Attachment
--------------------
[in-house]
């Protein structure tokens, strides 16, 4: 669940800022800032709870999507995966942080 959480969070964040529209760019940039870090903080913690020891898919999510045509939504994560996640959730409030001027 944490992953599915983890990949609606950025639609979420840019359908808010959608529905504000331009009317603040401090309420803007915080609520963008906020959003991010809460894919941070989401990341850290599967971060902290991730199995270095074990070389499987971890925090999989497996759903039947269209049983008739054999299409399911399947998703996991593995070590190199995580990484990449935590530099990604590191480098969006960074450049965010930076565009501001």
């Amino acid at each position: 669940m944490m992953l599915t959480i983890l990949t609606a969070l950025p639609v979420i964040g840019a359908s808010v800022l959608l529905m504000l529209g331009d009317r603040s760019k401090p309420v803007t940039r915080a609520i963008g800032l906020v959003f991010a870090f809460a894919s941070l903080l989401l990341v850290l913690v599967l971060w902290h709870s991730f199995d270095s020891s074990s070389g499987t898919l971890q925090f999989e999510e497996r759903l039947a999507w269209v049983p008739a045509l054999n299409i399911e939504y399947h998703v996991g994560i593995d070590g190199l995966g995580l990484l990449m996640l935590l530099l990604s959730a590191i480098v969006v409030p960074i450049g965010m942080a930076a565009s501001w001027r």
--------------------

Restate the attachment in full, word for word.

[in-house]
């Protein structure tokens, strides 16, 4: 669940800022800032709870999507995966942080 959480969070964040529209760019940039870090903080913690020891898919999510045509939504994560996640959730409030001027 944490992953599915983890990949609606950025639609979420840019359908808010959608529905504000331009009317603040401090309420803007915080609520963008906020959003991010809460894919941070989401990341850290599967971060902290991730199995270095074990070389499987971890925090999989497996759903039947269209049983008739054999299409399911399947998703996991593995070590190199995580990484990449935590530099990604590191480098969006960074450049965010930076565009501001």
């Amino acid at each position: 669940m944490m992953l599915t959480i983890l990949t609606a969070l950025p639609v979420i964040g840019a359908s808010v800022l959608l529905m504000l529209g331009d009317r603040s760019k401090p309420v803007t940039r915080a609520i963008g800032l906020v959003f991010a870090f809460a894919s941070l903080l989401l990341v850290l913690v599967l971060w902290h709870s991730f199995d270095s020891s074990s070389g499987t898919l971890q925090f999989e999510e497996r759903l039947a999507w269209v049983p008739a045509l054999n299409i399911e939504y399947h998703v996991g994560i593995d070590g190199l995966g995580l990484l990449m996640l935590l530099l990604s959730a590191i480098v969006v409030p960074i450049g965010m942080a930076a565009s501001w001027r």